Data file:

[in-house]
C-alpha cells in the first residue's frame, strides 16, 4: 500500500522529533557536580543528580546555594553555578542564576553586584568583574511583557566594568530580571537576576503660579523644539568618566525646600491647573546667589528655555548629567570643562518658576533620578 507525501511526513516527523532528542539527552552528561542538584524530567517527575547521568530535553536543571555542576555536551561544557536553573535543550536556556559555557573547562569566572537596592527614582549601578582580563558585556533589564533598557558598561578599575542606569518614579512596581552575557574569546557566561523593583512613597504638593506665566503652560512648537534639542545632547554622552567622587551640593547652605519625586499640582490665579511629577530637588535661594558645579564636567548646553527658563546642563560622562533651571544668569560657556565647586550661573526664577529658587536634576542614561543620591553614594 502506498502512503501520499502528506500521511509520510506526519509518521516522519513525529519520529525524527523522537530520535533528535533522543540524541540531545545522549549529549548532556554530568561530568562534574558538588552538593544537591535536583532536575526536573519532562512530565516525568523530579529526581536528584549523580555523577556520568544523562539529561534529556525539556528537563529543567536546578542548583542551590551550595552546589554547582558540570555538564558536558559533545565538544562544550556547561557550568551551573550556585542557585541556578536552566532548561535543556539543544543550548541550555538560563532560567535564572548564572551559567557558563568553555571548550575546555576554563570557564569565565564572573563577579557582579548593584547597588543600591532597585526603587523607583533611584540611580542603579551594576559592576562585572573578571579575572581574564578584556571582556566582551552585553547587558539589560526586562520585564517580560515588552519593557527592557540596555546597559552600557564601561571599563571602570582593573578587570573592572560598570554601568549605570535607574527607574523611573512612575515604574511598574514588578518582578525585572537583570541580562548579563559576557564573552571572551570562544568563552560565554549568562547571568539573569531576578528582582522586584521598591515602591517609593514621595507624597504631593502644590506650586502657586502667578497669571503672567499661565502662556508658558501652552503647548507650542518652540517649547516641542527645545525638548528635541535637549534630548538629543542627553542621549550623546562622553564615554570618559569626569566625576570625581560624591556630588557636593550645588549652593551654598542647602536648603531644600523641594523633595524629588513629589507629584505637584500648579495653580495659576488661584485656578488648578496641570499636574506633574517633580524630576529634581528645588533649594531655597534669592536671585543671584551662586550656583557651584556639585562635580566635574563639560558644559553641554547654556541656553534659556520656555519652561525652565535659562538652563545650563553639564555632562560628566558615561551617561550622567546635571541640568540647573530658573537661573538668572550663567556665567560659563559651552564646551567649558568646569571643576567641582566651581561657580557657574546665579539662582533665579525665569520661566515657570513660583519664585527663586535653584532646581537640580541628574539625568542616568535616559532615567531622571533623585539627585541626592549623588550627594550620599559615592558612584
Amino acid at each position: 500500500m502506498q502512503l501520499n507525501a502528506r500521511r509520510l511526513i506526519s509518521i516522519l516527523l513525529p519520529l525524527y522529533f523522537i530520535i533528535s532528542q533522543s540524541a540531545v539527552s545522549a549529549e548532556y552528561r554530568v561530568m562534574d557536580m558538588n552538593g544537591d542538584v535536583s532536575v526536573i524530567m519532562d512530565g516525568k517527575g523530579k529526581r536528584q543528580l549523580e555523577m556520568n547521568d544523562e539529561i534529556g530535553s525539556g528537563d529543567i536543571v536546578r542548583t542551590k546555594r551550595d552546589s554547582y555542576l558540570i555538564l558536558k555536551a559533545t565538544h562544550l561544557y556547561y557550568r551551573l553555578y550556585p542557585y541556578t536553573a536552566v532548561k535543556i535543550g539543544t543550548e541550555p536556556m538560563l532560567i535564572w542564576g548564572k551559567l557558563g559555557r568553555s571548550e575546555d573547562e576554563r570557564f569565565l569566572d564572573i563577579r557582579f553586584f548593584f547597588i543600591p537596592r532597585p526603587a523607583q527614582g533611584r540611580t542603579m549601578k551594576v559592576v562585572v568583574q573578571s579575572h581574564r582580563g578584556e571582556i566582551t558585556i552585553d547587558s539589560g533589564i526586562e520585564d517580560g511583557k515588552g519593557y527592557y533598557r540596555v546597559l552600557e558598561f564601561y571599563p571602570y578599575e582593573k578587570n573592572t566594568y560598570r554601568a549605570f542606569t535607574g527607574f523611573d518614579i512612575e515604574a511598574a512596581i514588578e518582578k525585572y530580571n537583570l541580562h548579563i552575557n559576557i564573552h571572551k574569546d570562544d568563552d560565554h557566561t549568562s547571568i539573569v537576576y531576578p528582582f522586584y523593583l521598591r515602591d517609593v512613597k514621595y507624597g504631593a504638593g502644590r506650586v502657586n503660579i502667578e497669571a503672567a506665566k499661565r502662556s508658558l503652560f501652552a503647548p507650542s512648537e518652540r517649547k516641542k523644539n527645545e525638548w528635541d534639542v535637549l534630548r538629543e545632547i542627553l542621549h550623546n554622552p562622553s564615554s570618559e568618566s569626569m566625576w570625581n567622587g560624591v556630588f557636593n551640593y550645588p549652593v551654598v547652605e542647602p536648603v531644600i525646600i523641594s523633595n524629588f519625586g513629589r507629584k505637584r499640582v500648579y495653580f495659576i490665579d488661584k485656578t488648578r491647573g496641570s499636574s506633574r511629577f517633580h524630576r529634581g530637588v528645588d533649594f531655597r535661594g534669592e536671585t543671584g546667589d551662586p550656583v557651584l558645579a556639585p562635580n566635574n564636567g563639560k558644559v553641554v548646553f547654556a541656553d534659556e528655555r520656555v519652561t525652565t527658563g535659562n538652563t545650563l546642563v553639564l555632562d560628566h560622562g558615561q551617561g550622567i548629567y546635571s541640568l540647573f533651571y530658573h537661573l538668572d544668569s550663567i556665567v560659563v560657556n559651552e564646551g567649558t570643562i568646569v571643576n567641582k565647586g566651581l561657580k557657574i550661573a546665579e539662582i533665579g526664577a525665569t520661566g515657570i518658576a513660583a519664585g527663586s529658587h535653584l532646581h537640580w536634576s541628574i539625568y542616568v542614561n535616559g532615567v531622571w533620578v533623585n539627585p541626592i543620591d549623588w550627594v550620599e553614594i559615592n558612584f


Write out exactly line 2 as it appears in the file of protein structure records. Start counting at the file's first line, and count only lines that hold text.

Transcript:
C-alpha cells in the first residue's frame, strides 16, 4: 500500500522529533557536580543528580546555594553555578542564576553586584568583574511583557566594568530580571537576576503660579523644539568618566525646600491647573546667589528655555548629567570643562518658576533620578 507525501511526513516527523532528542539527552552528561542538584524530567517527575547521568530535553536543571555542576555536551561544557536553573535543550536556556559555557573547562569566572537596592527614582549601578582580563558585556533589564533598557558598561578599575542606569518614579512596581552575557574569546557566561523593583512613597504638593506665566503652560512648537534639542545632547554622552567622587551640593547652605519625586499640582490665579511629577530637588535661594558645579564636567548646553527658563546642563560622562533651571544668569560657556565647586550661573526664577529658587536634576542614561543620591553614594 502506498502512503501520499502528506500521511509520510506526519509518521516522519513525529519520529525524527523522537530520535533528535533522543540524541540531545545522549549529549548532556554530568561530568562534574558538588552538593544537591535536583532536575526536573519532562512530565516525568523530579529526581536528584549523580555523577556520568544523562539529561534529556525539556528537563529543567536546578542548583542551590551550595552546589554547582558540570555538564558536558559533545565538544562544550556547561557550568551551573550556585542557585541556578536552566532548561535543556539543544543550548541550555538560563532560567535564572548564572551559567557558563568553555571548550575546555576554563570557564569565565564572573563577579557582579548593584547597588543600591532597585526603587523607583533611584540611580542603579551594576559592576562585572573578571579575572581574564578584556571582556566582551552585553547587558539589560526586562520585564517580560515588552519593557527592557540596555546597559552600557564601561571599563571602570582593573578587570573592572560598570554601568549605570535607574527607574523611573512612575515604574511598574514588578518582578525585572537583570541580562548579563559576557564573552571572551570562544568563552560565554549568562547571568539573569531576578528582582522586584521598591515602591517609593514621595507624597504631593502644590506650586502657586502667578497669571503672567499661565502662556508658558501652552503647548507650542518652540517649547516641542527645545525638548528635541535637549534630548538629543542627553542621549550623546562622553564615554570618559569626569566625576570625581560624591556630588557636593550645588549652593551654598542647602536648603531644600523641594523633595524629588513629589507629584505637584500648579495653580495659576488661584485656578488648578496641570499636574506633574517633580524630576529634581528645588533649594531655597534669592536671585543671584551662586550656583557651584556639585562635580566635574563639560558644559553641554547654556541656553534659556520656555519652561525652565535659562538652563545650563553639564555632562560628566558615561551617561550622567546635571541640568540647573530658573537661573538668572550663567556665567560659563559651552564646551567649558568646569571643576567641582566651581561657580557657574546665579539662582533665579525665569520661566515657570513660583519664585527663586535653584532646581537640580541628574539625568542616568535616559532615567531622571533623585539627585541626592549623588550627594550620599559615592558612584